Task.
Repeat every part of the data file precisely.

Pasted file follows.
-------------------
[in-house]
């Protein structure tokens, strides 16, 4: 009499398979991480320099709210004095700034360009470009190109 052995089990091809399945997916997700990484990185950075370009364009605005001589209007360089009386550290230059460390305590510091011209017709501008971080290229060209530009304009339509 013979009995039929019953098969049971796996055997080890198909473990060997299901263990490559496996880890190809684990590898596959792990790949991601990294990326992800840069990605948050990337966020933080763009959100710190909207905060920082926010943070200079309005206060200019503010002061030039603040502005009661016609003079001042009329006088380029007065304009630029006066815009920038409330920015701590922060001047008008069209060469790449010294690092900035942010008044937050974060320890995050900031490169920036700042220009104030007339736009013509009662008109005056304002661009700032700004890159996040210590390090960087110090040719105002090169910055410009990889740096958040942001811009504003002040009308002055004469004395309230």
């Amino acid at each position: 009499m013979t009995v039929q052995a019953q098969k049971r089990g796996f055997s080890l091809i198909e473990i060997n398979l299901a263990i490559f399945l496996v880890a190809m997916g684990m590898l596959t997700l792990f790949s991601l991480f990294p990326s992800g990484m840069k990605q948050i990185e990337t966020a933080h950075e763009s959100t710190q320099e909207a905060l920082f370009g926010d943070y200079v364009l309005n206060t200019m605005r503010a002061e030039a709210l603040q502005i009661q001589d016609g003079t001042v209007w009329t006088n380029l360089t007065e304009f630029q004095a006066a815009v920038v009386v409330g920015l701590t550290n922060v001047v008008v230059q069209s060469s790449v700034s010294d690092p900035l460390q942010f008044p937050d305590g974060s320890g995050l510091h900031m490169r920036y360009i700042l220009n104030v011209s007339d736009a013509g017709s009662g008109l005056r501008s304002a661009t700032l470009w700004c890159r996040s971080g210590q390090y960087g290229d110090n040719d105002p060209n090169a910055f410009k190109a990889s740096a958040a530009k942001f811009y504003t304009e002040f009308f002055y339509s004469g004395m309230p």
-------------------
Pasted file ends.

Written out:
[in-house]
């Protein structure tokens, strides 16, 4: 009499398979991480320099709210004095700034360009470009190109 052995089990091809399945997916997700990484990185950075370009364009605005001589209007360089009386550290230059460390305590510091011209017709501008971080290229060209530009304009339509 013979009995039929019953098969049971796996055997080890198909473990060997299901263990490559496996880890190809684990590898596959792990790949991601990294990326992800840069990605948050990337966020933080763009959100710190909207905060920082926010943070200079309005206060200019503010002061030039603040502005009661016609003079001042009329006088380029007065304009630029006066815009920038409330920015701590922060001047008008069209060469790449010294690092900035942010008044937050974060320890995050900031490169920036700042220009104030007339736009013509009662008109005056304002661009700032700004890159996040210590390090960087110090040719105002090169910055410009990889740096958040942001811009504003002040009308002055004469004395309230």
């Amino acid at each position: 009499m013979t009995v039929q052995a019953q098969k049971r089990g796996f055997s080890l091809i198909e473990i060997n398979l299901a263990i490559f399945l496996v880890a190809m997916g684990m590898l596959t997700l792990f790949s991601l991480f990294p990326s992800g990484m840069k990605q948050i990185e990337t966020a933080h950075e763009s959100t710190q320099e909207a905060l920082f370009g926010d943070y200079v364009l309005n206060t200019m605005r503010a002061e030039a709210l603040q502005i009661q001589d016609g003079t001042v209007w009329t006088n380029l360089t007065e304009f630029q004095a006066a815009v920038v009386v409330g920015l701590t550290n922060v001047v008008v230059q069209s060469s790449v700034s010294d690092p900035l460390q942010f008044p937050d305590g974060s320890g995050l510091h900031m490169r920036y360009i700042l220009n104030v011209s007339d736009a013509g017709s009662g008109l005056r501008s304002a661009t700032l470009w700004c890159r996040s971080g210590q390090y960087g290229d110090n040719d105002p060209n090169a910055f410009k190109a990889s740096a958040a530009k942001f811009y504003t304009e002040f009308f002055y339509s004469g004395m309230p």